Wilson Asset Management: The bear run isn’t over yet, but investors need to prepare for the rest of COVID-19 and beyond
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The COVID-19 crisis is not over yet, but three weeks since Wilson Asset Management ran its last investor conference call many things have changed.
Now the US is the world’s hotspot, lockdowns have hit Western countries and while businesses initially anticipated it would just be another period of soft demand, some are now needing bailouts to survive.
“Normally I am excited about a bear market. While I still am from an investment perspective, I think the toughest thing is not the economic pain but the human pain and disaster that’s occurring,” Wilson Asset Management founder Geoff Wilson said.
“We’re still in the panic area. You’re seeing the market adjust to the economic impact that the coronavirus has – there’s been a significant forced shutdown of commerce globally and it’s impacted profits and companies.”
But Wilson does believe there is light at the end of the tunnel.
“We will get to the other side, there will be a vaccine developed and herd immunity will increase and in a couple of years time, this whole process will not be as daunting as it currently feels,” he said.
“When we get to the bottom we can really perform on the way up. We all took a hit during the GFC but it only took a couple of years to make it back and go above that.”
Wilson believes the shape of the recovery depends on how fast restrictions are lifted. Furthermore, shares and the economy won’t necessarily move simultaneously.
Wilson and his portfolio managers spent an hour talking to investors this morning about its future investment plans. They suspected some things would be different on the other side.
The expectation is that there will be more automations, diversified supply chains, online shopping, working from home and the use of video conferencing.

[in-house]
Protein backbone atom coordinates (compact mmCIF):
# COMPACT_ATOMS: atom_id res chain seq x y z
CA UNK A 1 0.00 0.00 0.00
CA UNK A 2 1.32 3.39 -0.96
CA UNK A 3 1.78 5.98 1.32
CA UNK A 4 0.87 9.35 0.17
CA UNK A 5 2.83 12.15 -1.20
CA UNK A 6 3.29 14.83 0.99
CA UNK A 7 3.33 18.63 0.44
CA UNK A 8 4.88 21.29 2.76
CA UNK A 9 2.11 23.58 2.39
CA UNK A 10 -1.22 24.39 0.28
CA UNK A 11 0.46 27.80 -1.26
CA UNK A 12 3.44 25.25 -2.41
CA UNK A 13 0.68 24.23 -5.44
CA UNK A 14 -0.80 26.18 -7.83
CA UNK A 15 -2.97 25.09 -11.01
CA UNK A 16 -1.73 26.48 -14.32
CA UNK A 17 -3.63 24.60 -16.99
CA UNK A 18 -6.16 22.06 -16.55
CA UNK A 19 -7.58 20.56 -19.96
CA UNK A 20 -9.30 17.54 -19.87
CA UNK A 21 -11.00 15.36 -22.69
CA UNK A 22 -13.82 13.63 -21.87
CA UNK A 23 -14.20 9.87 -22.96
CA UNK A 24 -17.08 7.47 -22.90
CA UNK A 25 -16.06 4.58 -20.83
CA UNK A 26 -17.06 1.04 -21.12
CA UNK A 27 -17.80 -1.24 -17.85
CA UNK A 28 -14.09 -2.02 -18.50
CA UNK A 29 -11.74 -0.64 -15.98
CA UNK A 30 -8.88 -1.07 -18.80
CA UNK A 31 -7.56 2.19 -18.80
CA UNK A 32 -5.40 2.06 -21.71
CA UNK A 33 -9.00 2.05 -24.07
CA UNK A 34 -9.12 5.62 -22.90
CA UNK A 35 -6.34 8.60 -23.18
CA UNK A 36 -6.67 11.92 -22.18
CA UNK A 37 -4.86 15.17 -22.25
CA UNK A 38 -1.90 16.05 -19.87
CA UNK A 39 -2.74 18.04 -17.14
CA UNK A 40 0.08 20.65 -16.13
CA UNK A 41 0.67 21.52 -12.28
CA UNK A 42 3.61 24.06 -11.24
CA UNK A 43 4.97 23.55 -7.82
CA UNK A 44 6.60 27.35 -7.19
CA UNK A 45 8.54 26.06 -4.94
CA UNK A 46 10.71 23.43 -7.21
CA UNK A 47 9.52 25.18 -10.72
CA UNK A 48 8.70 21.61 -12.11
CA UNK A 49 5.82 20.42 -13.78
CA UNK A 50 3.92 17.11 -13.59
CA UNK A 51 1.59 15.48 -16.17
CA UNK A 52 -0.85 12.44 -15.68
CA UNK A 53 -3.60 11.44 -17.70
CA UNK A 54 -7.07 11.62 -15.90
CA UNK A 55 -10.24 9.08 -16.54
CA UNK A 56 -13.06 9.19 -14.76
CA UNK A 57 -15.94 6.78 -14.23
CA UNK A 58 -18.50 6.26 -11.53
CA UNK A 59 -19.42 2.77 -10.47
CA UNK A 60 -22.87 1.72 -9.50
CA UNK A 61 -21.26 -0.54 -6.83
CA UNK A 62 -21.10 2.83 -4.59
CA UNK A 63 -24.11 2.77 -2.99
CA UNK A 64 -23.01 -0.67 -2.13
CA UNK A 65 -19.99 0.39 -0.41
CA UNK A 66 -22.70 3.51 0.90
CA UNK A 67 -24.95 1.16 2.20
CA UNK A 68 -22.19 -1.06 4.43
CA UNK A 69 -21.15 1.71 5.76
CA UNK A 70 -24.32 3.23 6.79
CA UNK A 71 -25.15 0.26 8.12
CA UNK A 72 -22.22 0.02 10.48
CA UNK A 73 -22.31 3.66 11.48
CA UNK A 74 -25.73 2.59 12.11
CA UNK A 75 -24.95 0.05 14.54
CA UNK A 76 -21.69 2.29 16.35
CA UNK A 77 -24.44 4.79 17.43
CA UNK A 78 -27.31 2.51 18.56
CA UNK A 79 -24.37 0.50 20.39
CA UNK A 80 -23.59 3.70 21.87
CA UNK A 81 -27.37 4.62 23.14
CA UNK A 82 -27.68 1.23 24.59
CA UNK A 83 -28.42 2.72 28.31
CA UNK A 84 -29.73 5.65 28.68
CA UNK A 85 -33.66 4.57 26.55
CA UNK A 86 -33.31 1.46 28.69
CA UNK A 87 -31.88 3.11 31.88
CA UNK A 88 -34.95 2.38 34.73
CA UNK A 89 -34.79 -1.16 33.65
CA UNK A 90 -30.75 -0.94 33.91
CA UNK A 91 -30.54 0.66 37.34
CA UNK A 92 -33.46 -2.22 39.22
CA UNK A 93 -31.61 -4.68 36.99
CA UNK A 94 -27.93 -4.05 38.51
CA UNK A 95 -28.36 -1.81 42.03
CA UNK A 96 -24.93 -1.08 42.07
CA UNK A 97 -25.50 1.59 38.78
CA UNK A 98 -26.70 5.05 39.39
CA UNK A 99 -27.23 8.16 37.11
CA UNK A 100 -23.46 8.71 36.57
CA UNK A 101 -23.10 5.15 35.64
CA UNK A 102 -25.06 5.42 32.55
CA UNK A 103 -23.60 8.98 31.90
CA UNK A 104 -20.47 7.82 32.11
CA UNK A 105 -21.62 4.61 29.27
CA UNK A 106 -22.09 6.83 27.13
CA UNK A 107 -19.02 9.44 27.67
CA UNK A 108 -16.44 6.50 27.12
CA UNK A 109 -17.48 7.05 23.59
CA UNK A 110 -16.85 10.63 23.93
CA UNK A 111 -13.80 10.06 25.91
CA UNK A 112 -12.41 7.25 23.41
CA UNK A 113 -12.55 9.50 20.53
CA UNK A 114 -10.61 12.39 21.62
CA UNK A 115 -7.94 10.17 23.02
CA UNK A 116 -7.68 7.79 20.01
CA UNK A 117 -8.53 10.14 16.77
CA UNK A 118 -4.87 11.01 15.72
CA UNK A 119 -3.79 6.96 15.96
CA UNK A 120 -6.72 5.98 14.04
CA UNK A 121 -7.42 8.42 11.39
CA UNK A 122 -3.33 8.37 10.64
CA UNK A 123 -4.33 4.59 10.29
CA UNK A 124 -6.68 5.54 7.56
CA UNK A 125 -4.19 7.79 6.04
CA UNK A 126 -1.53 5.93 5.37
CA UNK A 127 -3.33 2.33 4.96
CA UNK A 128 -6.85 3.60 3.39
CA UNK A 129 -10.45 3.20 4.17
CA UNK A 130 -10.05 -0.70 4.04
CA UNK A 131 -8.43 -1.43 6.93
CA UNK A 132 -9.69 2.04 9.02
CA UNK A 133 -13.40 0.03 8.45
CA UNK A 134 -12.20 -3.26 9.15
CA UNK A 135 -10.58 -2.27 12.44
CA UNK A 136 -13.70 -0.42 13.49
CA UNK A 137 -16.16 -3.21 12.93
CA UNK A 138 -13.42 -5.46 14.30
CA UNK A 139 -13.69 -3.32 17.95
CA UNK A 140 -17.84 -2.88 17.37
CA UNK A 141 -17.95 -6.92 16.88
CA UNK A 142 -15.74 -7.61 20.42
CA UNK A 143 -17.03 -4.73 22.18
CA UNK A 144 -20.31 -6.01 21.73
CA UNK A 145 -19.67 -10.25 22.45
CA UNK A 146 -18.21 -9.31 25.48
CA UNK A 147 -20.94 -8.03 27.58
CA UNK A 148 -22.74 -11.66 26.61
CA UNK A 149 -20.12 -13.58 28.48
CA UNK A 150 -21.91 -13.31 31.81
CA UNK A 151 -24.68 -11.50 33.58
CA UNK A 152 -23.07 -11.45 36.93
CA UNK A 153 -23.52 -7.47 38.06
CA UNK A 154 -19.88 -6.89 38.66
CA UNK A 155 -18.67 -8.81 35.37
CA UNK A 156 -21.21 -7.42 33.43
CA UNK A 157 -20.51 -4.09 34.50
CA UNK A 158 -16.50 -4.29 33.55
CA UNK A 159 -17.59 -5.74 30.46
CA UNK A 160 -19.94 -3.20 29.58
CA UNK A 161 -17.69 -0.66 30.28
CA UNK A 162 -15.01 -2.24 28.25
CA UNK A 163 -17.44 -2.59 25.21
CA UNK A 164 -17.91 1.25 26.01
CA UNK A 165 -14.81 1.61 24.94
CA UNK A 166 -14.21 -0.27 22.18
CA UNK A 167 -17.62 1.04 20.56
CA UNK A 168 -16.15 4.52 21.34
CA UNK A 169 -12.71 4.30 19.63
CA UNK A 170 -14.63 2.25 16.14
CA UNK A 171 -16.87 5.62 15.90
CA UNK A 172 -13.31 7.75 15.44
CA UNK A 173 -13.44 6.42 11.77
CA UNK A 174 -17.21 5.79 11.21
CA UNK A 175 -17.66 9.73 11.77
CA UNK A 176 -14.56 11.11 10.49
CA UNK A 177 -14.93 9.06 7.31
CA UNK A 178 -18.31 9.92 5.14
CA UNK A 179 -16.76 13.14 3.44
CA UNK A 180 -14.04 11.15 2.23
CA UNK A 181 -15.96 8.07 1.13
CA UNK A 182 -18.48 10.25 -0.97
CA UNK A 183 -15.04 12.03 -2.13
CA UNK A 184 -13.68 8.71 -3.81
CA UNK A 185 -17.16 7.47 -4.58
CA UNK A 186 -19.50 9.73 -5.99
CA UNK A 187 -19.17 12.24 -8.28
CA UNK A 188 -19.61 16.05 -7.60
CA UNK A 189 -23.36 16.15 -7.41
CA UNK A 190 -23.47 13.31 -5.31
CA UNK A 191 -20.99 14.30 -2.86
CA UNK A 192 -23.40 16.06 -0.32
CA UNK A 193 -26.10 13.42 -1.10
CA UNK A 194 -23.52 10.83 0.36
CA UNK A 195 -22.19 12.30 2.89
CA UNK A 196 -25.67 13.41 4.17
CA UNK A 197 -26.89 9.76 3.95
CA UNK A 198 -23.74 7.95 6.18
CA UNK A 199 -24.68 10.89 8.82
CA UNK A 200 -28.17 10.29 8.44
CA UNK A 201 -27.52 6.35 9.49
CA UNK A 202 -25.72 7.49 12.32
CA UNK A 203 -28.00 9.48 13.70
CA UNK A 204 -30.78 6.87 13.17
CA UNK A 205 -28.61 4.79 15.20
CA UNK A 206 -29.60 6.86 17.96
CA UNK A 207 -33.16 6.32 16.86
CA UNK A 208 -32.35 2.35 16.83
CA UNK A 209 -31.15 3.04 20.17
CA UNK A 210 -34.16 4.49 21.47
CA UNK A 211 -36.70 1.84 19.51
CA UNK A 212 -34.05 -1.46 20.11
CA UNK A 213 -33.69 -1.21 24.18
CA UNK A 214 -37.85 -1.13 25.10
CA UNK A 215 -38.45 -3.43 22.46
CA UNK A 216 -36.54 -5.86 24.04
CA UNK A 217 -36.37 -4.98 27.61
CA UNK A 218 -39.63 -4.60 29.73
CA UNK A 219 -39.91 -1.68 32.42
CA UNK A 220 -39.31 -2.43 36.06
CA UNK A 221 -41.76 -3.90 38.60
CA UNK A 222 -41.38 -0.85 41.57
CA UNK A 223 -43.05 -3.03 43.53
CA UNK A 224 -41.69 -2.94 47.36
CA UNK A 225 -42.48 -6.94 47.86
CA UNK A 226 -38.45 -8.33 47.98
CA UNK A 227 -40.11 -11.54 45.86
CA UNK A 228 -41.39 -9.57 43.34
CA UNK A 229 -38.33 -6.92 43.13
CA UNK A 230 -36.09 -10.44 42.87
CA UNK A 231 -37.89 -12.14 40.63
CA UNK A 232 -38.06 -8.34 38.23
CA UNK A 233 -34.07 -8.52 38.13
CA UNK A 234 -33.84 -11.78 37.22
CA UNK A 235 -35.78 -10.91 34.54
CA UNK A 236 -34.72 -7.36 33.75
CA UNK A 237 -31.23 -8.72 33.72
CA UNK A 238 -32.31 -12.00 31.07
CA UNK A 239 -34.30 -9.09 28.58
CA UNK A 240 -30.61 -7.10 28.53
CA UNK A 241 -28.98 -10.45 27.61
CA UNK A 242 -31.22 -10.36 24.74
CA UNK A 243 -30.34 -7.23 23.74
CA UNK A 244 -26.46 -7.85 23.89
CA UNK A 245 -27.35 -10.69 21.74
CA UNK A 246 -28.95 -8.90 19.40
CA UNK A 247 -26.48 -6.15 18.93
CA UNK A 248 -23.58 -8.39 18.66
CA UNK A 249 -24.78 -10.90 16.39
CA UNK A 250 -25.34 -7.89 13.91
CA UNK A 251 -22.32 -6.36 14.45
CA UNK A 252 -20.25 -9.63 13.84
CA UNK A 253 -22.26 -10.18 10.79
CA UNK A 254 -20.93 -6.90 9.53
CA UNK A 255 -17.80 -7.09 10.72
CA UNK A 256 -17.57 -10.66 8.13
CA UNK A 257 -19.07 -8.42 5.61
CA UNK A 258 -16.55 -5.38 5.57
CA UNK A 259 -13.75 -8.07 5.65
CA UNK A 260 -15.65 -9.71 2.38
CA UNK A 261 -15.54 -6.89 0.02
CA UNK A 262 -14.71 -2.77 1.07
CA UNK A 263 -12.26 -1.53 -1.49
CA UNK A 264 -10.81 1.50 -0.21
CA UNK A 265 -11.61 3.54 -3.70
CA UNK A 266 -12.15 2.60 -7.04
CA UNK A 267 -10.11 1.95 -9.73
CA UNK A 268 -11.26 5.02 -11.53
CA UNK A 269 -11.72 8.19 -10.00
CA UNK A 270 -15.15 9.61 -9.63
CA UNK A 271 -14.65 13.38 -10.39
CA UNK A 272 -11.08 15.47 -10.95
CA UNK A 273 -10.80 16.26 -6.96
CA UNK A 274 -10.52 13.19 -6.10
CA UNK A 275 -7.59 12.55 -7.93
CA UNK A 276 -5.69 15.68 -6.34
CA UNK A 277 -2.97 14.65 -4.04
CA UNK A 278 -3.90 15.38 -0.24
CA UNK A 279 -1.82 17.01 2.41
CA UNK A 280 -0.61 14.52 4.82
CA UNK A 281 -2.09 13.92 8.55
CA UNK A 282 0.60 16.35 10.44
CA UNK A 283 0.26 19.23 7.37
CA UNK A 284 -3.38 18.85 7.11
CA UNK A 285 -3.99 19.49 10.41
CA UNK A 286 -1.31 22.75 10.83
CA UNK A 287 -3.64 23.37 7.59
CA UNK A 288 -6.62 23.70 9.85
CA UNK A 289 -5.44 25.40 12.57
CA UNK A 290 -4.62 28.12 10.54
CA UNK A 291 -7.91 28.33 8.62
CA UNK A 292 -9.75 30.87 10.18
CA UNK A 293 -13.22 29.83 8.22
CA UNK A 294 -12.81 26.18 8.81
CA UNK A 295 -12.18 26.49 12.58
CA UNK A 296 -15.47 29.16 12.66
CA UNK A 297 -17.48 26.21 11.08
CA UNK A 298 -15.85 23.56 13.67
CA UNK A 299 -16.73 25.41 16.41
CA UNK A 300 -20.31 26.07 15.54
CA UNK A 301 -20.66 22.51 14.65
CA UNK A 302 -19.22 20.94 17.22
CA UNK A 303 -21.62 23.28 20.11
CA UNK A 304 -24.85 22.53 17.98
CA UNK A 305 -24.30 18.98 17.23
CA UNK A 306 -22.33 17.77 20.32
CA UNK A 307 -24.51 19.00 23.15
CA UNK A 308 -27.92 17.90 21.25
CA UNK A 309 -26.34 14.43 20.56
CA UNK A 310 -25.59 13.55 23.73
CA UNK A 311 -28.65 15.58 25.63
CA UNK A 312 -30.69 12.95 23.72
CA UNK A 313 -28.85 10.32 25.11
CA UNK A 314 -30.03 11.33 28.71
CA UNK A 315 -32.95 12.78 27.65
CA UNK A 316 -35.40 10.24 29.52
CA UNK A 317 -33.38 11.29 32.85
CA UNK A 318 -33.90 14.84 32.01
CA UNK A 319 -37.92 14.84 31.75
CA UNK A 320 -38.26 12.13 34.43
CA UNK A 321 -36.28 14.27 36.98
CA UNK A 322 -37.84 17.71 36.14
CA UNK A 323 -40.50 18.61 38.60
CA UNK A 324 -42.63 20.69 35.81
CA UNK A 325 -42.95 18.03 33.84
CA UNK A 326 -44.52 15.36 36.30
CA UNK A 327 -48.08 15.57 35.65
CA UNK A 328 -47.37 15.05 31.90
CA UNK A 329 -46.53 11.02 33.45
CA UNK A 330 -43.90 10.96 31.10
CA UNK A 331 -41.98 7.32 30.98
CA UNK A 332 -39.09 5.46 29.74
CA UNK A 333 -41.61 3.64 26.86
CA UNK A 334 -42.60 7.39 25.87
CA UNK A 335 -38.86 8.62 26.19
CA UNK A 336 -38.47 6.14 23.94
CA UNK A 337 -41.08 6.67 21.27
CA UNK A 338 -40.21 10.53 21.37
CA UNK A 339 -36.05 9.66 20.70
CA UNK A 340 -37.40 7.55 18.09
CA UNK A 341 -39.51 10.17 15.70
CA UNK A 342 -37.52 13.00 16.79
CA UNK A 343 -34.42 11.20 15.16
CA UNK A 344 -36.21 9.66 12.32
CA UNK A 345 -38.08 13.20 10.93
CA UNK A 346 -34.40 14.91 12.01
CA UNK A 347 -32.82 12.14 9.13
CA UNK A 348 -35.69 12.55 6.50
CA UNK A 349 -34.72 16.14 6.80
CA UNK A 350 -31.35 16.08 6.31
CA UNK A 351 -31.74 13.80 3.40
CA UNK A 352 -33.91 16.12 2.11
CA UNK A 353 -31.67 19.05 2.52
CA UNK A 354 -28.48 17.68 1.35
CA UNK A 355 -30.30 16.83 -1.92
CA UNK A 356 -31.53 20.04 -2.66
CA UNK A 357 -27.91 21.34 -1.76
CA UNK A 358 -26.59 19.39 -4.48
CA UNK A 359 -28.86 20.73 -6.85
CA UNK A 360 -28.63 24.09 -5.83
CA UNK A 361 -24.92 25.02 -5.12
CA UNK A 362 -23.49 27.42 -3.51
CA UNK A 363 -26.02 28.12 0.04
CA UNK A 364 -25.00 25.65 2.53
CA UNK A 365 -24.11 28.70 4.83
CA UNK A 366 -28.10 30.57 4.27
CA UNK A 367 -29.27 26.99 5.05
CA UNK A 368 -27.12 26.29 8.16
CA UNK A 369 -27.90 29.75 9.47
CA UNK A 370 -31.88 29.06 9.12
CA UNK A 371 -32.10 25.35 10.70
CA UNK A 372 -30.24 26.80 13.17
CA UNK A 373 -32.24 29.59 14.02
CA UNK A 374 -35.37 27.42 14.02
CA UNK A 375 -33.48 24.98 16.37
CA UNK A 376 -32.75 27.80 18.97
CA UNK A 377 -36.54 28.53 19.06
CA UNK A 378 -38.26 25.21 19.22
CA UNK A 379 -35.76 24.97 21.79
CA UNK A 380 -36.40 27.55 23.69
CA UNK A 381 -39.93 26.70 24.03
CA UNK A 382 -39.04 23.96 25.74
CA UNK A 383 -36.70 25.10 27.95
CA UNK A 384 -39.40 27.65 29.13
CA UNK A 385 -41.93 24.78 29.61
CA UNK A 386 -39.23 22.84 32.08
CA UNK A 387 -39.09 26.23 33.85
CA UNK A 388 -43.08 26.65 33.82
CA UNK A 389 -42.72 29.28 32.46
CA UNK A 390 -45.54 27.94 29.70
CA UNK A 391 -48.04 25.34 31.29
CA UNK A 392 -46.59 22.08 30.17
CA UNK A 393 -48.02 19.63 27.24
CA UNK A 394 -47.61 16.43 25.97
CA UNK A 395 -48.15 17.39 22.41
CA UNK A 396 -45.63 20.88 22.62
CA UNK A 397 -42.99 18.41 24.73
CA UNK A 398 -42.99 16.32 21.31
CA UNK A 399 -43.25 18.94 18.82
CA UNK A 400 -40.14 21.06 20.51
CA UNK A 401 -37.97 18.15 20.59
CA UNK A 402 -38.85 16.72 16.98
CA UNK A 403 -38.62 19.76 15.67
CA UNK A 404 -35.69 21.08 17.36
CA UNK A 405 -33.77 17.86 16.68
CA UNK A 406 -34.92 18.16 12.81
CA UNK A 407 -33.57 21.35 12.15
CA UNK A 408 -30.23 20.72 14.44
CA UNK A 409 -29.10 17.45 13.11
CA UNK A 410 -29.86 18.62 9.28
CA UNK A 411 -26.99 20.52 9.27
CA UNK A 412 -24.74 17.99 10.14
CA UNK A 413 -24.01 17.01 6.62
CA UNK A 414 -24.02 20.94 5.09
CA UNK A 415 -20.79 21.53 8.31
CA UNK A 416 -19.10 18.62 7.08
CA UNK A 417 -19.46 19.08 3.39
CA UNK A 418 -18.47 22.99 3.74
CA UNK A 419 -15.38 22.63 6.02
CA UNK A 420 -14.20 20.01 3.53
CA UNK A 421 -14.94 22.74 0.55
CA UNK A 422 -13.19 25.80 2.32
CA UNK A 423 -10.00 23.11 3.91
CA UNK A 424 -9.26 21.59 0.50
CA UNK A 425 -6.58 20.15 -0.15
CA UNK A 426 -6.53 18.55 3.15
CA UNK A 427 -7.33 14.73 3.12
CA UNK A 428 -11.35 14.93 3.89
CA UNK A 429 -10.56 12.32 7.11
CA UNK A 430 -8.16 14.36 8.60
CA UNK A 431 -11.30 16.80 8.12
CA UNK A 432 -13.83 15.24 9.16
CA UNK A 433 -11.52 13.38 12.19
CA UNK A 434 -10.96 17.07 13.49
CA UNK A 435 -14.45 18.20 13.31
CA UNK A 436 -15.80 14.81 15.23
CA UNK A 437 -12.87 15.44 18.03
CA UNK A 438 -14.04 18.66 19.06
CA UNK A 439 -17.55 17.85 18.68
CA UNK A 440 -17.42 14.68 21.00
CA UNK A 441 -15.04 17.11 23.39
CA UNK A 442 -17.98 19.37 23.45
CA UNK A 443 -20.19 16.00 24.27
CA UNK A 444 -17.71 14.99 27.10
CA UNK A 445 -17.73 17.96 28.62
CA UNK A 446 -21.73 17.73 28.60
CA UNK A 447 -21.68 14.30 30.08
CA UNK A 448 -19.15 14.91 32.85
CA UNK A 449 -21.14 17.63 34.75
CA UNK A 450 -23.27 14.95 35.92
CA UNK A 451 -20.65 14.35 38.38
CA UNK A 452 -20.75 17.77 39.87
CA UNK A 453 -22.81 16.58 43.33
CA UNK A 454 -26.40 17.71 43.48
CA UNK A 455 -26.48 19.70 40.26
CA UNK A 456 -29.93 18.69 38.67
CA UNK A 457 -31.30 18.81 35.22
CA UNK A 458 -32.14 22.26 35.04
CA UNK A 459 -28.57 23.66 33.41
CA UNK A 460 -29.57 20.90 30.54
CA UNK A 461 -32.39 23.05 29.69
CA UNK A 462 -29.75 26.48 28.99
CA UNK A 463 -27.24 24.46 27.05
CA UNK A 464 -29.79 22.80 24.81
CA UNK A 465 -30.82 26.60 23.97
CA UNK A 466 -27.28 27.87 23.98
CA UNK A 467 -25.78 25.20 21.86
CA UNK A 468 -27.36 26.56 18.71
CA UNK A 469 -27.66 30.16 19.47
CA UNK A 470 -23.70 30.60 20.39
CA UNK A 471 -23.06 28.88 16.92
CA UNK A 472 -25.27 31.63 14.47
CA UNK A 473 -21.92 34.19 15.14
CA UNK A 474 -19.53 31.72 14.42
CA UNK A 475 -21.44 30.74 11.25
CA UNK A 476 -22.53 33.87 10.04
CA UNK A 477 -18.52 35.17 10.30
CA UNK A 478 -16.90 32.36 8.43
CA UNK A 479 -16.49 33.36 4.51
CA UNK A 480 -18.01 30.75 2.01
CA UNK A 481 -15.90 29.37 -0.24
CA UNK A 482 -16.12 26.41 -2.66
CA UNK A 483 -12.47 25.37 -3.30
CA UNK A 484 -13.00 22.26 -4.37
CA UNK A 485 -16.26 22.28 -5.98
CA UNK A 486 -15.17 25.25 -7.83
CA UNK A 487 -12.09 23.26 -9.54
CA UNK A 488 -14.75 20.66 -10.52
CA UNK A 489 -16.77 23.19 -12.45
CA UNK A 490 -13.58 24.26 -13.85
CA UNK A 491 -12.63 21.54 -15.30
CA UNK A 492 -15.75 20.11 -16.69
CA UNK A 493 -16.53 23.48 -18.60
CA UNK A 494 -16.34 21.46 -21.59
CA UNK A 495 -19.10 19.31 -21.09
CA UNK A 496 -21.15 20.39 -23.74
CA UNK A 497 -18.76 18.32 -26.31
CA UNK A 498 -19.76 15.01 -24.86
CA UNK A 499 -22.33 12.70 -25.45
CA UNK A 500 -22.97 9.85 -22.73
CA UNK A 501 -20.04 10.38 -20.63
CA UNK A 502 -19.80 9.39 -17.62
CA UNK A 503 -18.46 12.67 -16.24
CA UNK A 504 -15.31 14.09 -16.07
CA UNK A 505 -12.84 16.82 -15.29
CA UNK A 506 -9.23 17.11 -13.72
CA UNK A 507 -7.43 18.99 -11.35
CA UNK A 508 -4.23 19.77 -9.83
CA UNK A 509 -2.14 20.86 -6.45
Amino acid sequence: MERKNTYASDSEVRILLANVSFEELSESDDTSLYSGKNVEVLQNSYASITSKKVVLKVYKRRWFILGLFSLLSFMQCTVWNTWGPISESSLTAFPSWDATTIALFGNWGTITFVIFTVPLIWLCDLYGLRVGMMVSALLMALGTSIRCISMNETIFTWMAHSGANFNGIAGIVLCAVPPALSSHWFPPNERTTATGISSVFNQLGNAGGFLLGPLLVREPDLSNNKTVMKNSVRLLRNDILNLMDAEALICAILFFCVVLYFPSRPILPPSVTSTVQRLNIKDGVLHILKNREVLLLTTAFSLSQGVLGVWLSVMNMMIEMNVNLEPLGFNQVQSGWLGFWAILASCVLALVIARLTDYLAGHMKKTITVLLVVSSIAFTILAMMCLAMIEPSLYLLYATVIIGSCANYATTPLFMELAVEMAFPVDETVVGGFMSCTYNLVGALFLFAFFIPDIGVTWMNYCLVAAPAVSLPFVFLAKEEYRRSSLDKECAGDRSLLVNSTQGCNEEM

Wilson said one permanent change would be millennials’ spending behaviour and it would be bad news for buy now, pay later stocks.
“You’ll find them [millennials] and the generation before will change their behaviours. They probably spent most of their money on experiences.
“I remember in 1980 the savings rate was 20 per cent, because we’d been through a difficult period. They [millennials] will be more risk averse – a higher savings rate, and spend less money on experiences.”
Portfolio manager Oscar Oberg says for this reason Wilson is cold on the buy now, pay later sector.
“They have not been tested in a recession and their clientele is mainly millennials who will be impacted the most,” he explained.
Another sector set to suffer is real estate investment trusts (REITs). If working from home sticks around, it follows that companies will need less office space.
Matthew Haupt stuck the ‘stay away’ label to what he called “cyclical companies exposed to economic trade”.
“It’s still too early to be in that space. The world is going into recession and you don’t need to be in it,” he said.
Wilson says he is selling stocks with significant debt due in 12 months, having learned during the GFC these companies are higher risk.
But companies raising capital in the next six to 12 months could restore the faith.
“During the GFC, over 10 per cent of [the ASX’s] capitalisation was raised in this period. We are starting to see that again and we think there will be significantly more in this period of time,” Wilson said.
Wilson’s portfolio managers named entire sectors that could benefit, particularly those suited to their clientele being indoors.
Catriona Burns named food retailers including American-listed Nomad Foods (NDQ:NOMD) and Swiss-listed Nestle (SQX:NESN). She was also bullish on companies in the payments space, naming Tencent (HKG:0700), Paypal (NDQ:PYPL) and Visa (NYSE:V).
“We think the payments space will help this transition occur more quickly,” she said.
Among Australian stocks, Wilson has been buying gold miners.
Gold is traditionally perceived as a safe haven but in recent days is off its record highs in US dollar terms. Haupt attributes the dip in gold price to the rush into the US dollar, due to the Federal Reserve’s stimulus.
“Now there’s so much fiscal out there that gold should do well so long as they can survive this US dollar shortage,” he said.
Iron ore was also a commodity tipped to do well as industrial production resumes in China.
“The way they’re going to grow is launching infrastructure projects – steel is a part of it and iron ore goes into it,” Haupt said.
“We’re expecting iron ore to have 1.1 billion tonnes runway between April and December.”